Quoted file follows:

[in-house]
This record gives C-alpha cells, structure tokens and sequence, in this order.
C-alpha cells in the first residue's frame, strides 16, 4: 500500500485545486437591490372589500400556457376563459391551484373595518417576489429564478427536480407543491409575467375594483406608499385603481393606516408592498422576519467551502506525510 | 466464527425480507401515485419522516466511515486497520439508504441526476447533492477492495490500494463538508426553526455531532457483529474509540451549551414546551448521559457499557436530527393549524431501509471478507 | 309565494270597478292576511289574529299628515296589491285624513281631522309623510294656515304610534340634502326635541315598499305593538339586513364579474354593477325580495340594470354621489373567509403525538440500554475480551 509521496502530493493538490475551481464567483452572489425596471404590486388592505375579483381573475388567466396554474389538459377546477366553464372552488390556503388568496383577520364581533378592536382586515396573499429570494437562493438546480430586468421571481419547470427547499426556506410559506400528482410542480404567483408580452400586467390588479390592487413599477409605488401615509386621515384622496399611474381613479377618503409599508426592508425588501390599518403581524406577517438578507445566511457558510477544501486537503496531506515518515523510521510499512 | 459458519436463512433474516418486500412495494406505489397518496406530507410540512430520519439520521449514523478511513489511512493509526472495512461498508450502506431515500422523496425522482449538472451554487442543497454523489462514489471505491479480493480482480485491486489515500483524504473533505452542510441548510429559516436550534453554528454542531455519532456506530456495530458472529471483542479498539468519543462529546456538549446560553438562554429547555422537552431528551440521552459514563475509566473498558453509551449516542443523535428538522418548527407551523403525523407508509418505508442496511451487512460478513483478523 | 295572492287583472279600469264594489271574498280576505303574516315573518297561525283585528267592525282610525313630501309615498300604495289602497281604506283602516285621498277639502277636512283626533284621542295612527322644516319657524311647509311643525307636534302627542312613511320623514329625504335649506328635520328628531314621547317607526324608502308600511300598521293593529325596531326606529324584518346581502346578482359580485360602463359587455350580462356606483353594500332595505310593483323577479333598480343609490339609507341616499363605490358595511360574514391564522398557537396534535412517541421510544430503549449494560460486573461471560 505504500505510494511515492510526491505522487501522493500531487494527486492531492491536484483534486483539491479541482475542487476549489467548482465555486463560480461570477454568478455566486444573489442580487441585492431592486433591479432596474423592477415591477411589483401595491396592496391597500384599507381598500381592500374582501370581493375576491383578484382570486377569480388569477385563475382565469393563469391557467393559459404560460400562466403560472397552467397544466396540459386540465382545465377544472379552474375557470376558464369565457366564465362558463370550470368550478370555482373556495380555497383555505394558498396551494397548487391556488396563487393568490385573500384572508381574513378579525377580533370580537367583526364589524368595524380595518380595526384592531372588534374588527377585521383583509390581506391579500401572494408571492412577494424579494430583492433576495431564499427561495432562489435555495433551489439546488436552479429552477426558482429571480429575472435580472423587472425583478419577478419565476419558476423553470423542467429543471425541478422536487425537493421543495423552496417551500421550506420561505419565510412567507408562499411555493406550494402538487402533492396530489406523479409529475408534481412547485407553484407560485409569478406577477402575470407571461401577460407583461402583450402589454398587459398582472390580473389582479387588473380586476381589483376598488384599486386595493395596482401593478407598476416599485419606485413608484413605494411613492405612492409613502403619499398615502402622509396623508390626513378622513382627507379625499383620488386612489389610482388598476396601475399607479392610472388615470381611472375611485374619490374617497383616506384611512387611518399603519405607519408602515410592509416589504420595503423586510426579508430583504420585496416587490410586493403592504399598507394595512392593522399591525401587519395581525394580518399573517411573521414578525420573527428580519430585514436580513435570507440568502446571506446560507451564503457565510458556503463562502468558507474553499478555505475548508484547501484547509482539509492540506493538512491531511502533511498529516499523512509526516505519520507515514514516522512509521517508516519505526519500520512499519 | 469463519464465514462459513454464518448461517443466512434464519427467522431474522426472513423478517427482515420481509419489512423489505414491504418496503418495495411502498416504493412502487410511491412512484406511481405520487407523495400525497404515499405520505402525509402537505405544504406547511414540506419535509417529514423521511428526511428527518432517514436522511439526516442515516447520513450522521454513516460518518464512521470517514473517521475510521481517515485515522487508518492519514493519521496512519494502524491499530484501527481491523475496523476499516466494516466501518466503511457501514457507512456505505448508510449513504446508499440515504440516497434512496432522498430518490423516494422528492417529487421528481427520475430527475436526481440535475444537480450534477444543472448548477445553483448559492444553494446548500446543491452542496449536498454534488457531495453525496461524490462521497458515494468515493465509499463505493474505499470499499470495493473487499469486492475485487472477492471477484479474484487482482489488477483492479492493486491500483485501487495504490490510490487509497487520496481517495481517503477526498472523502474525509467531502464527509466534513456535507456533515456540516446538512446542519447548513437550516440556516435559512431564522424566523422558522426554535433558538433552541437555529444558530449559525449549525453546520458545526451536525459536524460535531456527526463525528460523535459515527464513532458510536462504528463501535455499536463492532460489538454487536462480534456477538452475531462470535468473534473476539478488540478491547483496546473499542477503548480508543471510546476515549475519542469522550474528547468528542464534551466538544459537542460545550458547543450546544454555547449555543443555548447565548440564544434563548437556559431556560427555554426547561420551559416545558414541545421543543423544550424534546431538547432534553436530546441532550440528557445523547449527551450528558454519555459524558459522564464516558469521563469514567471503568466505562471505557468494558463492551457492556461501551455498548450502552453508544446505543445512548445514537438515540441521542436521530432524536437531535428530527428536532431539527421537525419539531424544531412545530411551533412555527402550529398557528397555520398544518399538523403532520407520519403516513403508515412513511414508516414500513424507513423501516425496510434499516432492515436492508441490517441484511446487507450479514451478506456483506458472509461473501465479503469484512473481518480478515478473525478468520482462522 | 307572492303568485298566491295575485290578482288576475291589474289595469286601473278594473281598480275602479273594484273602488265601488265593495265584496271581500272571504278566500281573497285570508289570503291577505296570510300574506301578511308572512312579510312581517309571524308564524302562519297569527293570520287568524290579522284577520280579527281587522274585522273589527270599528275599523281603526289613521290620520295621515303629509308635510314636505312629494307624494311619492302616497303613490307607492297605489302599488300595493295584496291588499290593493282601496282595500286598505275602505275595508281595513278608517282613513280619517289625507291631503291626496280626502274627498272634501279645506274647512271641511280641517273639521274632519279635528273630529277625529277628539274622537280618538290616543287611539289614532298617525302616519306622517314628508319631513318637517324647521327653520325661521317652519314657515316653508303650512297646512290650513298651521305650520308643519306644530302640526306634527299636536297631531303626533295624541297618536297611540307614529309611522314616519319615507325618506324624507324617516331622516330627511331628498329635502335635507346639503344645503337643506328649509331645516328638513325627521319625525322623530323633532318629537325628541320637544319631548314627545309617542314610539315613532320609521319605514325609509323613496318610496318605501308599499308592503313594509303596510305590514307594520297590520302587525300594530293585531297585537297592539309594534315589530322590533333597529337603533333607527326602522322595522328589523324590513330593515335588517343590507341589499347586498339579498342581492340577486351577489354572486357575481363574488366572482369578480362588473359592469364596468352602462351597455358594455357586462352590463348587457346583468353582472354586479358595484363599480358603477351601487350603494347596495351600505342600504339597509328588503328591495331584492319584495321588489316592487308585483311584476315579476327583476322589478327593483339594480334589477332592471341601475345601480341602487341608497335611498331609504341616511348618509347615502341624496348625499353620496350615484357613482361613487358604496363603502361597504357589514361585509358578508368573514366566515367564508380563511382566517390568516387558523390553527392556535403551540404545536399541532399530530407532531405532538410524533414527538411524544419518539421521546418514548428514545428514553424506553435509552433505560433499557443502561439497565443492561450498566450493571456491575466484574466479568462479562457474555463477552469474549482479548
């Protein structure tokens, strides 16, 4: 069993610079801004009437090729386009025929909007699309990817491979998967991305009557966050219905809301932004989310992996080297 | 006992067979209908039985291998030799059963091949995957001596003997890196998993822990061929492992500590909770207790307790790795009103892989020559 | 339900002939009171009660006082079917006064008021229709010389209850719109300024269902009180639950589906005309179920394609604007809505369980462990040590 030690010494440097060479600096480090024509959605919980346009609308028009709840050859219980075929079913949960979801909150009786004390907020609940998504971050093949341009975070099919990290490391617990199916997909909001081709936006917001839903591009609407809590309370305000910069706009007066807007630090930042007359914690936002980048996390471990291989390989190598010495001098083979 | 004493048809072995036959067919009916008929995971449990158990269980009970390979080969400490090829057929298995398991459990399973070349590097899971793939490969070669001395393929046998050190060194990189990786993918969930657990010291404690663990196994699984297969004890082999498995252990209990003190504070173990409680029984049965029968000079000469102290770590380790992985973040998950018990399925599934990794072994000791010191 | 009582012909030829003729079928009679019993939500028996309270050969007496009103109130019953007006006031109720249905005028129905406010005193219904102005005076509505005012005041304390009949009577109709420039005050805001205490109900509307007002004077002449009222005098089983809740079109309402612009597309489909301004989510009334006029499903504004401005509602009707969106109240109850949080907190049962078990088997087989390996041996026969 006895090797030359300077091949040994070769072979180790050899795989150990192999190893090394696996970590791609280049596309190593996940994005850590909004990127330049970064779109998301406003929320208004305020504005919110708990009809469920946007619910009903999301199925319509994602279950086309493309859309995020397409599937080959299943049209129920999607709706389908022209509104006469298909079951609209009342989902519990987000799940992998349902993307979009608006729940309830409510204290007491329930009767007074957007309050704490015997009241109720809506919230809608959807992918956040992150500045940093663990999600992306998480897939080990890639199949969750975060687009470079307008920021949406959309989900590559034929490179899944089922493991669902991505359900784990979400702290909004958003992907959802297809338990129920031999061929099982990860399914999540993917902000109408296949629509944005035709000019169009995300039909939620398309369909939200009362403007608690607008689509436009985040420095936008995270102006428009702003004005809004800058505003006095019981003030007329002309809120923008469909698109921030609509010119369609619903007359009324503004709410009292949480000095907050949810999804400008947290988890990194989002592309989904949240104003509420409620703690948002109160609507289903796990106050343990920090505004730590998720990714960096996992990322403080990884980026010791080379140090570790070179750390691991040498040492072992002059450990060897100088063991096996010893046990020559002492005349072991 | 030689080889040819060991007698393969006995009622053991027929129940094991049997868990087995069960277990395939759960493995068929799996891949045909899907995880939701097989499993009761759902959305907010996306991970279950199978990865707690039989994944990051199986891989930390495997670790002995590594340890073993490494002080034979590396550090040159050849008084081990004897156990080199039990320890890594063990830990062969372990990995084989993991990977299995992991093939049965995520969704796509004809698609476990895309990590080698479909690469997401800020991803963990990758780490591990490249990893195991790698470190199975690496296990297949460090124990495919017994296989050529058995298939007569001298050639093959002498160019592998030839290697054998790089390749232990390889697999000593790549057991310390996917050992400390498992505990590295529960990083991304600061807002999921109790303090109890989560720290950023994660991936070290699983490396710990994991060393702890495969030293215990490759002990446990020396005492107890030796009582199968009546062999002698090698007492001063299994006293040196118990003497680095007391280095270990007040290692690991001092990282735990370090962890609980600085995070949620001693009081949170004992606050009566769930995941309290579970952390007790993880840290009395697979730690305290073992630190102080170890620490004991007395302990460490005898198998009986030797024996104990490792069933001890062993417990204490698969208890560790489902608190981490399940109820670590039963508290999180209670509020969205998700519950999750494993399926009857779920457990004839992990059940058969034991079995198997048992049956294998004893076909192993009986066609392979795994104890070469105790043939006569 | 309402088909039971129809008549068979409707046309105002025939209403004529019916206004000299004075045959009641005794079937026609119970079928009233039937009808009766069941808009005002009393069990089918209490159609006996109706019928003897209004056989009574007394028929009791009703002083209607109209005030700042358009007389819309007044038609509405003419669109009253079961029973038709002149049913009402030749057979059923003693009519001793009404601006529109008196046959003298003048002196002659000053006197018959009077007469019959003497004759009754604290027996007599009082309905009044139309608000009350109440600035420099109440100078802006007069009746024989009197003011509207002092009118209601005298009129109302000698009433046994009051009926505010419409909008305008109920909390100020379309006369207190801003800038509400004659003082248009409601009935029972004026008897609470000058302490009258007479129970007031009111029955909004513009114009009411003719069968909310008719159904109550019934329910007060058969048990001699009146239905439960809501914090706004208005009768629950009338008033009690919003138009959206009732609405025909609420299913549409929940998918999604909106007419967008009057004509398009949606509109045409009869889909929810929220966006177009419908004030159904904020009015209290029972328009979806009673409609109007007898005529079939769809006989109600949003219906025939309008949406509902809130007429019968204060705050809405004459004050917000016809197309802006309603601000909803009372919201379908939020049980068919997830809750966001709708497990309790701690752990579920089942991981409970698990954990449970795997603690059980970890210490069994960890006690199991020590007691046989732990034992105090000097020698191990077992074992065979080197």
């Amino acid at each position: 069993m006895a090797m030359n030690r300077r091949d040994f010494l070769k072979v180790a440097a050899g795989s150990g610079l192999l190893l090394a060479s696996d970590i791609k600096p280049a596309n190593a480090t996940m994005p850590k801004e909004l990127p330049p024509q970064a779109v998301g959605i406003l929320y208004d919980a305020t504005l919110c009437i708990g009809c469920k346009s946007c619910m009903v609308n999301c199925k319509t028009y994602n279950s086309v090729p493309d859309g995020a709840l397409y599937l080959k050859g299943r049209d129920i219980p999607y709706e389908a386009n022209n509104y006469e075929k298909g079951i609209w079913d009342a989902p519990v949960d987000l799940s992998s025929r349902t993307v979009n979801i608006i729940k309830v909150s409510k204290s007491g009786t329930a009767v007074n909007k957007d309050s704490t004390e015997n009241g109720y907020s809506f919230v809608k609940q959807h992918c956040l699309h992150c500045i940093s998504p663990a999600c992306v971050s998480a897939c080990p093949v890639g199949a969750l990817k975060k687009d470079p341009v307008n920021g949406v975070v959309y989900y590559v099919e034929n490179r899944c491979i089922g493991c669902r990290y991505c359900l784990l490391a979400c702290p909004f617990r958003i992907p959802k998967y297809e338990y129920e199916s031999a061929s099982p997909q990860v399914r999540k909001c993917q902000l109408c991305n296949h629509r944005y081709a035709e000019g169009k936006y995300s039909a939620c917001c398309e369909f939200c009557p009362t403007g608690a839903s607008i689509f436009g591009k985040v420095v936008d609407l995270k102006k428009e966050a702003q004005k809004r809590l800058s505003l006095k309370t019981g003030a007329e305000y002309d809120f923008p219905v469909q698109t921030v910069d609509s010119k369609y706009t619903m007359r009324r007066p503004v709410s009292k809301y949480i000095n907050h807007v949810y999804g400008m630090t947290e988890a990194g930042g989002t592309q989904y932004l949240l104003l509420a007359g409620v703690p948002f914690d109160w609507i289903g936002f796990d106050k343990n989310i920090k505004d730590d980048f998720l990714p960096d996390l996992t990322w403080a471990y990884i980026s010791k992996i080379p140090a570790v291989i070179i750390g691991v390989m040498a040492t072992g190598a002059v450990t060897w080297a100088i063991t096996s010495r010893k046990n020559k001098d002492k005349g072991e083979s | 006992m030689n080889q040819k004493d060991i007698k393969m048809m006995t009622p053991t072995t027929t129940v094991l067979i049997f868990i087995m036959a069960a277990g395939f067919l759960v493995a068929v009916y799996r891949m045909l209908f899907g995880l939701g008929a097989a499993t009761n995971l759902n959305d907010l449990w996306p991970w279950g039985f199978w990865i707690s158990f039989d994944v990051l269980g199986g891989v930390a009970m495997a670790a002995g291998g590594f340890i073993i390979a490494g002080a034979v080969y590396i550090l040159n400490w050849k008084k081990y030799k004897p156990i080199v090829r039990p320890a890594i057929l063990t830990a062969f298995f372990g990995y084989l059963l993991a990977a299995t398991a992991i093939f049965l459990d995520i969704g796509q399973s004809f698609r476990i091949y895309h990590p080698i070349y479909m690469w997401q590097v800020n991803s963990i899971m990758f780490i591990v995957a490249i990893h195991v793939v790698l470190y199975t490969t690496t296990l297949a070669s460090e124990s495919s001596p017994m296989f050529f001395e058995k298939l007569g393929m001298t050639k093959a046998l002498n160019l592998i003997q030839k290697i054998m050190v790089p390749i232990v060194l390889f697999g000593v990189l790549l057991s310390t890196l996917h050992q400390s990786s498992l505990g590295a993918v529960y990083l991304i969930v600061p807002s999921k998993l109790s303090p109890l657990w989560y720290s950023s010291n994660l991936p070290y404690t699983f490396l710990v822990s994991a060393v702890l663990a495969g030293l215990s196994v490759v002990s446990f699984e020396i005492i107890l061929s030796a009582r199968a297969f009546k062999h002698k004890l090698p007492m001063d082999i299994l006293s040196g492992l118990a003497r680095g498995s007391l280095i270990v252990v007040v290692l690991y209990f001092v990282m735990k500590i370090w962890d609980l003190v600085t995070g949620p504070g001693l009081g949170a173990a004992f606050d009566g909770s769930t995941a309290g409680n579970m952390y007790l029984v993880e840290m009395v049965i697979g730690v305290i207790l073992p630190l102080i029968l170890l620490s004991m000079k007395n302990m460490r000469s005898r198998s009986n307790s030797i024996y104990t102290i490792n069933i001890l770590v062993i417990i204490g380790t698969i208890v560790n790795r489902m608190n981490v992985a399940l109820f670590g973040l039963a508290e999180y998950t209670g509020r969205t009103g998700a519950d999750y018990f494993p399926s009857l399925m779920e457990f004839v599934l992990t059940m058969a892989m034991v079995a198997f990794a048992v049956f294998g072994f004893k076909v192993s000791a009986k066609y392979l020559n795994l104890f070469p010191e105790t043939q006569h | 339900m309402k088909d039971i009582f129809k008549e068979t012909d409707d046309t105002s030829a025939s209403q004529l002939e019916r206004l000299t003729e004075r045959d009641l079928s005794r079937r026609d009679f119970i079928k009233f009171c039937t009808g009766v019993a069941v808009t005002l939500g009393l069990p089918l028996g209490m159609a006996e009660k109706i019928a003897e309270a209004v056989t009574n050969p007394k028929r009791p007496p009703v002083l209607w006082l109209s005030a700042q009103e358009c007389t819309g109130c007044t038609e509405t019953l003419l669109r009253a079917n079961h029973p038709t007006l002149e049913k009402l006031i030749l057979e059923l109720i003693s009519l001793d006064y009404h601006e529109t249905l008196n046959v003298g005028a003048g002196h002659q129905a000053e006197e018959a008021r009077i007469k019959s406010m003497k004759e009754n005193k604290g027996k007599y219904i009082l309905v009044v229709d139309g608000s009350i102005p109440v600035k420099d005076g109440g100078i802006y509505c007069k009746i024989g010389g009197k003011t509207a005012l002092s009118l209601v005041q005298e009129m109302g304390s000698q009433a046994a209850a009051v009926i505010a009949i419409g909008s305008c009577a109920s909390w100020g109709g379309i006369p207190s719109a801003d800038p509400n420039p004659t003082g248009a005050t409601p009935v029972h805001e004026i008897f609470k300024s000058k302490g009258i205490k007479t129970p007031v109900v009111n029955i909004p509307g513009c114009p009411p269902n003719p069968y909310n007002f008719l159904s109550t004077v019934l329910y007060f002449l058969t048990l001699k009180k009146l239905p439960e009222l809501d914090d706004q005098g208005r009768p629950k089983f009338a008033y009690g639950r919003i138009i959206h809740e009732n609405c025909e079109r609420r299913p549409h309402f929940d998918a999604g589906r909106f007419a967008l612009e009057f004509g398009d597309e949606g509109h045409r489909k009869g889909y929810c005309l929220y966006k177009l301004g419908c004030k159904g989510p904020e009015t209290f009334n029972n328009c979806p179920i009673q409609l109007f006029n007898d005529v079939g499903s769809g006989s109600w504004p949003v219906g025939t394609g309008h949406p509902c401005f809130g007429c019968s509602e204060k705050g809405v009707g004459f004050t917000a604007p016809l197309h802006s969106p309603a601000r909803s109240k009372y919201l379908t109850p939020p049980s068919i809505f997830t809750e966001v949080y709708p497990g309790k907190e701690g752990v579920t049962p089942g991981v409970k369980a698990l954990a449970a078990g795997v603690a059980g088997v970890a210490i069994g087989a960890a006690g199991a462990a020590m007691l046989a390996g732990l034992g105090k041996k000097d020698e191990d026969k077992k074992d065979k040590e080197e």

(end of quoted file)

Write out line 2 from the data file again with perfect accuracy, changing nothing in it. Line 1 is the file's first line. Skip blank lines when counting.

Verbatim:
This record gives C-alpha cells, structure tokens and sequence, in this order.